"The primary reasons for the decline of freshwater mussels are habitat destruction from dams, channel modification, siltation, and the introduction of nonindigenous mollusks. The high numbers of imperiled freshwater mussels in the United States and Canada . . . portend a trajectory toward an extinction crisis that, if unchecked, will severely impoverish one of our richest components of aquatic biodiversity" (Williams et al., 1993; page 6).
If the native freshwater mussels and other aquatic mollusks are to survive, several types of management activities will have to be conducted. From our perspective, four broad categories of such need to be addressed: habitat protection, population enhancements, harvest controls, and public appreciation. Each of these categories is briefly explored below.
It is becoming increasingly clear that the presence of a diverse, reproducing mussel community indicates that important physical, chemical, and biological features of the habitat have been stable for a long time, at least several decades. The protection of existing native mussel communities will require the identification and perpetuation of the full set of habitat features which are essential to their survival. If mussel populations or communities are to be restored in an area, these essential habitat features will have to be present and expected to persist for decades.
At the present time, we know the general concepts but lack specifics on the habitat features which are essential for mussel species survival. Careful, broad spectrum evaluations of good mussel habitats should help identify these features, especially if the results can be compared to a variety of habitats where diverse mussel communities no longer exist. Pioneering habitat studies conducted by TVA (Jenkinson and Heuer, 1986) and Layzer (e.g., Cochran and Layzer, 1993) appear to be valuable examples of such research; however, much more work on this topic is urgently needed.
Even before there is reasonable assurance that suitable mussel habitat will continue to be available, a variety of techniques must be developed to protect or augment mussel species reduced to very few populations or individuals. If possible, fish hosts should be identified for all species so that essential habitat features for both the mussels and these fishes can be protected. Where required combinations of habitat features are present, fish and mussel life cycles are very likely to continue without the need for human intervention.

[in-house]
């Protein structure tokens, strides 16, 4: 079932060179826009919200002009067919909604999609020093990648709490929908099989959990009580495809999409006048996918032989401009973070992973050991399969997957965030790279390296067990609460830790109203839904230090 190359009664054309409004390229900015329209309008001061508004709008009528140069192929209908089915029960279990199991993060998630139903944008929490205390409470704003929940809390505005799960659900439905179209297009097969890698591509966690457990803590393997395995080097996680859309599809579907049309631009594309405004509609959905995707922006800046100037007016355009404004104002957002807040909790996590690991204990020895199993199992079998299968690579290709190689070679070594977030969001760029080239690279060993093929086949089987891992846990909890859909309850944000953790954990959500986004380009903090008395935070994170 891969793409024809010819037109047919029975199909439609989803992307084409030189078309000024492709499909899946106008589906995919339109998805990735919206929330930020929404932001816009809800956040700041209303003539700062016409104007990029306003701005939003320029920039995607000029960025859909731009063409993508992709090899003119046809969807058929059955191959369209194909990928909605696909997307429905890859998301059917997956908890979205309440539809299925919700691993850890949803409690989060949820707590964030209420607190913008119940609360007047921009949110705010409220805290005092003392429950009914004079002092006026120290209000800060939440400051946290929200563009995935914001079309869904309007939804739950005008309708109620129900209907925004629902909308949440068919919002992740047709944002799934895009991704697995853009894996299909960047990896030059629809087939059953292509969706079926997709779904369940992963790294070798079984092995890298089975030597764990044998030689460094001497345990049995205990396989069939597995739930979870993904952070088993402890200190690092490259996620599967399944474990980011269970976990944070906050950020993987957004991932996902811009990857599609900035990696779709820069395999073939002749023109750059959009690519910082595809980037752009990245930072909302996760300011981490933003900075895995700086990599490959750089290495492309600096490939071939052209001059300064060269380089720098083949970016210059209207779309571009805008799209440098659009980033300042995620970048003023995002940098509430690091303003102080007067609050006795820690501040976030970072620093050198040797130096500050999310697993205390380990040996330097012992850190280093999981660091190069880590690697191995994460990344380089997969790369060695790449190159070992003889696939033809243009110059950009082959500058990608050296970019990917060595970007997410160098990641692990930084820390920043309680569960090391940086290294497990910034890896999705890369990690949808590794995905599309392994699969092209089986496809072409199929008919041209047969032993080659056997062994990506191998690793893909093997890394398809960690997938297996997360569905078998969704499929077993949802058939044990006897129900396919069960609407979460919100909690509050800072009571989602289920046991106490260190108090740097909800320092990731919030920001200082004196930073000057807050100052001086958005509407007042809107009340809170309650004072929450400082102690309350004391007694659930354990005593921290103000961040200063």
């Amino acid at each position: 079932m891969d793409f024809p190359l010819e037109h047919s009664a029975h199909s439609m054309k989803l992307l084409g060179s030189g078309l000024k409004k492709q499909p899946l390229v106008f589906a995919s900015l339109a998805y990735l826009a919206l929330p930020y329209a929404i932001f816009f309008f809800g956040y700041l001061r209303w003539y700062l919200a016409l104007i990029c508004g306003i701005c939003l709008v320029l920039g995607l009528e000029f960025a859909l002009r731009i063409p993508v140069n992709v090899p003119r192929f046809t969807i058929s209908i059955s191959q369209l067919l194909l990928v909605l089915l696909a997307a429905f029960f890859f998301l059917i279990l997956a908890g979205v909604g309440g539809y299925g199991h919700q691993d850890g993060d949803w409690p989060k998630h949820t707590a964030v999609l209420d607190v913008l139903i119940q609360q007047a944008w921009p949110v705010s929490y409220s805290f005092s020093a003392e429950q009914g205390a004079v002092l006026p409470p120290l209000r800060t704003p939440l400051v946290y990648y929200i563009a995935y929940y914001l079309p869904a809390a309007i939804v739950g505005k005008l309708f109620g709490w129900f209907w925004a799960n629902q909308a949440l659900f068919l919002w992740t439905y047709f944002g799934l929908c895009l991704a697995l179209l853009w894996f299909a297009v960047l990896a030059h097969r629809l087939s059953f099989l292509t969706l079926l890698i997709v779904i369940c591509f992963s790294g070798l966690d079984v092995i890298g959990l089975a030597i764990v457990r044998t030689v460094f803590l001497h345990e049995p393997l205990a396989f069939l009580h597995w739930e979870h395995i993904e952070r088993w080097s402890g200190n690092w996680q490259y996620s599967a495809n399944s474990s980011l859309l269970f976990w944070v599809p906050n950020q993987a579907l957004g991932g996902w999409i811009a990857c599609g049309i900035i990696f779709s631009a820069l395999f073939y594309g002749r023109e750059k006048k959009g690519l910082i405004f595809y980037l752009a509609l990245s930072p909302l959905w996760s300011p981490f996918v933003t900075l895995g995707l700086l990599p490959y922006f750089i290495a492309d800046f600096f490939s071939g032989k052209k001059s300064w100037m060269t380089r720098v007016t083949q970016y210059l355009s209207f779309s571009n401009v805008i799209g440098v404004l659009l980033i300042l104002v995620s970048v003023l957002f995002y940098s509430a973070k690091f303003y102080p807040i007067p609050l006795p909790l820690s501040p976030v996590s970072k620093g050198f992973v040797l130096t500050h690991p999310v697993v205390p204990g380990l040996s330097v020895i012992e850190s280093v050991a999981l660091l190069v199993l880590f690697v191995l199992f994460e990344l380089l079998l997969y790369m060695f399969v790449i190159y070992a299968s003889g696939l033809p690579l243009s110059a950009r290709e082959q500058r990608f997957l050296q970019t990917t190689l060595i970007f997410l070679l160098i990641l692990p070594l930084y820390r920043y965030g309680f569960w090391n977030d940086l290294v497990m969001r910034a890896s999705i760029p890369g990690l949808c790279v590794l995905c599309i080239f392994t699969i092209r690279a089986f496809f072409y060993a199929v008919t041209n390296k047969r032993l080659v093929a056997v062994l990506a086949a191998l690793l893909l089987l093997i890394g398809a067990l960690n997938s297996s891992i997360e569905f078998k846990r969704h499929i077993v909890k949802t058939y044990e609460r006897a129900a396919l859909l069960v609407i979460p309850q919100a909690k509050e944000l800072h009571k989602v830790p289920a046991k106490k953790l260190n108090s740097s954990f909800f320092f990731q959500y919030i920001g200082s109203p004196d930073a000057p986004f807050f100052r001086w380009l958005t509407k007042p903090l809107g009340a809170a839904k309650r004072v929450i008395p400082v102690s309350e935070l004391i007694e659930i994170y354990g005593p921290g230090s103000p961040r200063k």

When the surviving stock of a mussel species is extremely small or does not appear to be reproducing in nature, some form of artificial propagation will have to be used to save that species from extinction. Results from various propagation experiments suggest that it should be possible to transform the larvae and raise the juveniles of most mussel species. However, there are still a number of improvements which must be made before these techniques can be expected to work consistently. If a large-scale artificial propagation technique were to become available, a tremendous variety of restoration, enhancement, genetic study, and commercial possibilities could begin.
Regardless of whether artificial propagation techniques are perfected soon, it may be necessary to develop ways to store mussel genetic and reproductive material before some species are lost completely. Genetic material, gametes, and embryos of other animals and plants have been frozen and revived to develop normally (Ballou, 1992). If appropriate cryopreservation techniques could be developed for mussels and other aquatic mollusks, the unique characteristics of species and populations could be saved for possible future study and, hopefully, for eventual reintroductions into streams.
State agencies are becoming increasingly more knowledgeable about the biology of various mussel species sought by commercial fishermen. If the commercial fishery is to survive, habitats and mussel populations will have to be carefully managed to balance both the needs of the mussels and the desires of the harvesters. To achieve such a balance, the states will have to monitor recruitment and growth rates of current and potential commercial stocks as well as the extent and intensity of the commercial harvest. Management activities based on these data could include selective closing of areas to harvesting, varying legal minimum size limits on particular species, and imposing substantial financial and license penalties for illegal activities. Adoption of uniform size limits by all states would simplify law enforcement activities and reduce confusion among the commercial harvesters.